A beguiling mix of midlife middle-class ennui, people-will-talk village intrigue, and full-on pagan folk horror. Experimental, but not difficult once you tune into the gaggle of quietly desperate voices, it brilliantly conveys the damp of the English countryside and the mustiness of an environment where everyone knows (or thinks they know) your business. Subliminal, hallucinogenic, and edged with terror. Recommended By Mark S., Powells.com
Lanny is a marvel — an extraordinary mythological examination of childhood and a gorgeous prose extravaganza of voices and narratives. Max Porter somehow captures the deep magic and blunt prosaic rhythms of life in the same sentences. Completely unique and absolutely worthwhile. Recommended By Jill O., Powells.com
The stage is set: Author Max Porter is the Pied Piper, and you are being called. Lanny will play your heart like a flute, luring you into its song of childhood landscapes, extending nature forward into its wild, animated state. And when the tune is complete, it will have fulfilled all its promises of consequence and heartbreak, in an astounding encore of reverie. Recommended By Aubrey W., Powells.com
A contemporary English folktale, a hybrid re-envisioning of ancient Green Man legends, and a multifaceted glimpse of a small, post-Brexit British village, Lanny interweaves ancient and contemporary British culture through its playful reinvention of fairy tale and myth. Dark, lyrical, and full of pathos, Porter is a master of writing about the challenges and joys of family, and particularly, of parental love. While many parts of the book are enigmatic and even puzzling, Lanny ultimately invites the reader to interpret the story how they wish. This is, the book seems to suggest, the power of myth. We can make it our own. Recommended By Ariel K., Powells.com
Porter writes the oddest, yet most compelling, some-sort-of fairy tale, complete with a chorus of villagers Who. Have. Opinions! on everything, a terrifying tree-man who might steal your soul, and a child who lives his life far closer to nature than anyone realizes, or perhaps, anyone else is able. Porter's Grief Is the Thing With Feathers was a book that came blazing in from nowhere, demanding attention, and Lanny is even more so. Whatever Porter has produced here (fable? parable? old wives' tale?), his stellar writing chops are up to the task. The tension that bubbles off the page will have you tearing through to the end. Gorgeous prose, a heart-stopping mystery, and the uncanny voice of the know-it-all villagers make this a must-read. Amazing! Recommended By Dianah H., Powells.com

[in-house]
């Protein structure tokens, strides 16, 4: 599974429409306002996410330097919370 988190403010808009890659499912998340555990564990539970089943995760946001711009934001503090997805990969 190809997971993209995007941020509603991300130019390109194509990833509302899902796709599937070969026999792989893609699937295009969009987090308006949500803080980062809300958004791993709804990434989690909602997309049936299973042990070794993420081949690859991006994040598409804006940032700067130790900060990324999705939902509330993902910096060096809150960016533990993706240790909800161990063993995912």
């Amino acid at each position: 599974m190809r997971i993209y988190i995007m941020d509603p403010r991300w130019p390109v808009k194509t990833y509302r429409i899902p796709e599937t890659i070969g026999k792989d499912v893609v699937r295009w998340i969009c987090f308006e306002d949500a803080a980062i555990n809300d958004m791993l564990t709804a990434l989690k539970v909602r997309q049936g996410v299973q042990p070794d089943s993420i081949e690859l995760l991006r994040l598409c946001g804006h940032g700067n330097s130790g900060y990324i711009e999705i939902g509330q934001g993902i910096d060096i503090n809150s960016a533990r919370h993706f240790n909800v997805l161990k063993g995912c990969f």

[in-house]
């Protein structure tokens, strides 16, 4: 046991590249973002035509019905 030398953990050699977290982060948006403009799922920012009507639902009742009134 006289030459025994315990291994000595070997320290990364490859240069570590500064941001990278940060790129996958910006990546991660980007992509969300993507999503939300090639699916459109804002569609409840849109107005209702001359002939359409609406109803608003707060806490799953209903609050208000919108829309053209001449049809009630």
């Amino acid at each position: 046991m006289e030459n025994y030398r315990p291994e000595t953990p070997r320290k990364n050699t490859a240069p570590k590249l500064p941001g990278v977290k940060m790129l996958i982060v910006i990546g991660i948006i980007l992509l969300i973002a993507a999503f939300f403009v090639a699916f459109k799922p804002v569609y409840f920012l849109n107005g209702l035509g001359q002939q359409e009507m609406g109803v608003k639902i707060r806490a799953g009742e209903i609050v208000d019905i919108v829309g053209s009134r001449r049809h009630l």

Synopses & Reviews
Longlisted for the 2019 Booker Prize
An entrancing new novel by the author of the prizewinning Grief Is the Thing with Feathers
There's a village an hour from London. It's no different from many others today: one pub, one church, redbrick cottages, some public housing, and a few larger houses dotted about. Voices rise up, as they might anywhere, speaking of loving and needing and working and dying and walking the dogs. This village belongs to the people who live in it, to the land and to the land's past.
It also belongs to Dead Papa Toothwort, a mythical figure local schoolchildren used to draw as green and leafy, choked by tendrils growing out of his mouth, who awakens after a glorious nap. He is listening to this twenty-first-century village, to its symphony of talk: drunken confessions, gossip traded on the street corner, fretful conversations in living rooms. He is listening, intently, for a mischievous, ethereal boy whose parents have recently made the village their home. Lanny.
With Lanny, Max Porter extends the potent and magical space he created in Grief Is the Thing with Feathers. This brilliant novel will ensorcell readers with its anarchic energy, with its bewitching tapestry of fabulism and domestic drama. Lanny is a ringing defense of creativity, spirit, and the generative forces that often seem under assault in the contemporary world, and it solidifies Porter's reputation as one of the most daring and sensitive writers of his generation.
"Reading Lanny is like going to the back of the garden to find the exact spot where magic and menace meet. It's delightful and dark, stark and stylish, and as strange as it is scary — I loved it." Claire Cameron
"[Lanny] delivers quite the punch with its combination of unlikely effervescence, authentic emotion, and literary exploration. . . . Porter has created both an entertaining tale and a novel of exceptionally creative experimentation and genre extension." Booklist (Starred Review)
"Porter's prose is undeniably gorgeous. . . . This novel about family, the power of the woods and the creative spirit, centered on a special young boy, will charm any reader." Shelf Awareness
"[Porter offers] the ultimate incantation of nature and its pitiless sovereignty. . . . Lanny is one of the most beautiful novels of the past decade." BookPage
About the Author
Max Porter is the author of Grief Is the Thing with Feathers, which won the International Dylan Thomas Prize and The Sunday Times/PFD Young Writer of the Year Award, and was short-listed for The Guardian First Book Award and the Goldsmiths Prize.
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